Always the “art school” member of the band, Siobhan Fahey co-founded Bananarama with friends Sara Dallin and Keren Woodward in 1981, while still a student at the London College of Fashion. From recording their first demo, to working with the Fun Boy Three, and releasing their own top 5 single, took them less than 2 years.
Initially it was their street savvy, “just got out of bed, honestly” look, that won them admirers. Bananarama were easy to like, and were the sort of band that somehow appealed to both the budding post punkers as well as the more mainstream types. For the girls, who had just woken up to bands like Orange Juice, Altered Images and the B-52s, Bananarama became something of a fashion touchstone with their easy to copy ripped jeans, workers dungarees and cropped jackets. In 1982, their original look quickly became the go to for “alternative” teenage girls. While Toyah became the media’s acceptable face of post punk, Bananarama brewed up their own version of Punk’s influence, and fed it back into the future. The hair was much longer but still backcombed, the clothes were still vintage, ripped and surprisingly tough looking, and the footwear, yup, it was still black and chunky.
“Being an old punk, I believe in your right to look like an individual and express yourself in the way you look. I don’t spend a fortune on clothes – I’m not into the whole idea of wearing labels…” – Siobhan Fahey
As if being in Bananarama, releasing hit singles with the Fun Boy Three, becoming an essential part of the Stock, Aitkin Waterman hit factory, and being sufficiently recognisable to get lampooned by both French & Saunders and Tracey Ullman wasn’t quite enough of the ultimate 1980s lifestyle, Siobhan then topped it all off by marrying actual Dave Stewart of the Eurythmics.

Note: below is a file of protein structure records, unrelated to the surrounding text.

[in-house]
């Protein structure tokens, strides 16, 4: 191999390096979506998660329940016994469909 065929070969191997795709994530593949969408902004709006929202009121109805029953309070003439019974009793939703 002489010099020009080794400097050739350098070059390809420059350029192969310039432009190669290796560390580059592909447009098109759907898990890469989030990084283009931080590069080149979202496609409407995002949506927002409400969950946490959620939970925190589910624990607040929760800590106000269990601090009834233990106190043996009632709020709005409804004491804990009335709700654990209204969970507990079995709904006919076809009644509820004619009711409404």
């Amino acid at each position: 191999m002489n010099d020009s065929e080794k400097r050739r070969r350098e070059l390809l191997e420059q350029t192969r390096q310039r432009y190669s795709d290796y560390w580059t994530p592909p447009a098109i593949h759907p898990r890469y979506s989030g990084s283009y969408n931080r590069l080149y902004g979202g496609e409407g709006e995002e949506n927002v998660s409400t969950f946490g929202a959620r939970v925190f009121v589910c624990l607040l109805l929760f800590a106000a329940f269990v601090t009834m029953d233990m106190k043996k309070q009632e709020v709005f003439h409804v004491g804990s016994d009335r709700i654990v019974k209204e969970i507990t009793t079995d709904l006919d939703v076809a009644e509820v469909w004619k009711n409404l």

Before Dave, Fahey was how they say…romantically involved with both with Jim Reilly the drummer from SLF, and Robert “Bobby” Hodgens of The Bluebells, a relationship that if nothing else, spawned the song “Young at Heart”, which Siobhan co-wrote with Bobby and that gave the Bluebells a UK No. 1 hit record, as well as appearing as a track on the first Bananarama album “Deep Sea Skiving”.
And all of these things might just make Siobhan Fahey the most 1980s person ever.
However, by the end of the decade Fahey also rejected much of what she’d become part of. Talking about her quitting the band in 1988, Siobhan has more recently opened up about some of the reasons behind her departure, she told Attitude in December 2017,
“I found the sexism of Stock Aitken Waterman very difficult to handle. I couldn’t be in the studio at the same time as Pete”, and “I remember Matt [Aitken] pressing the talkback button going, ‘Keren, I can see your t**s wobble!’.
Being uncomfortable about leery, letchy comments, wanting a say in song choice and production and refusing to put up with this kind of creepy sexism, obviously fast-tracked the band and its members into the “difficult” category, or as Keren Woodward put it, “Difficult compared to other artists who just accepted songs, performed them and left.”
In 1989, Siobhan followed up with her own band, Shakespears Sister, initially with just herself, and then with US singer Marcella Detroit. Stifled by the shiny produced pop of the Nana’s, the band became Siobhan’s platform to explore a darker and more creative side. In 1992, they released the album “Hormonally Yours” which contained the monumentally popular “Stay”, a single that spent a total of 9 weeks in pole position on the UK charts, and whose accompanying video featured a re-energized Fahey as a glittery pop-goth apparition. Playing the angel of death, Siobhan, appears like a derranged Louise Brooks after a weekend spent watching old Roxy Music videos with Kate Bush; there’s the glam, the drama, plenty of pan stick and eyeliner and a certain amount of updated “It’s meee a-Kathyee”-ing about it.
After 27 years, Shakespears Sister have recently recorded and released several new songs, including the track “All The Queen’s Horses”. The video, made by “Stay” director Sophie Muller features the very modern and current Siobhan and Marcella in the desert – (“the cultural desert” according to Siobhan), and also, rather touchingly, their alter-egos as they were in “Stay”. It’s clever.
Shakespears Sister tour dates autumn 2019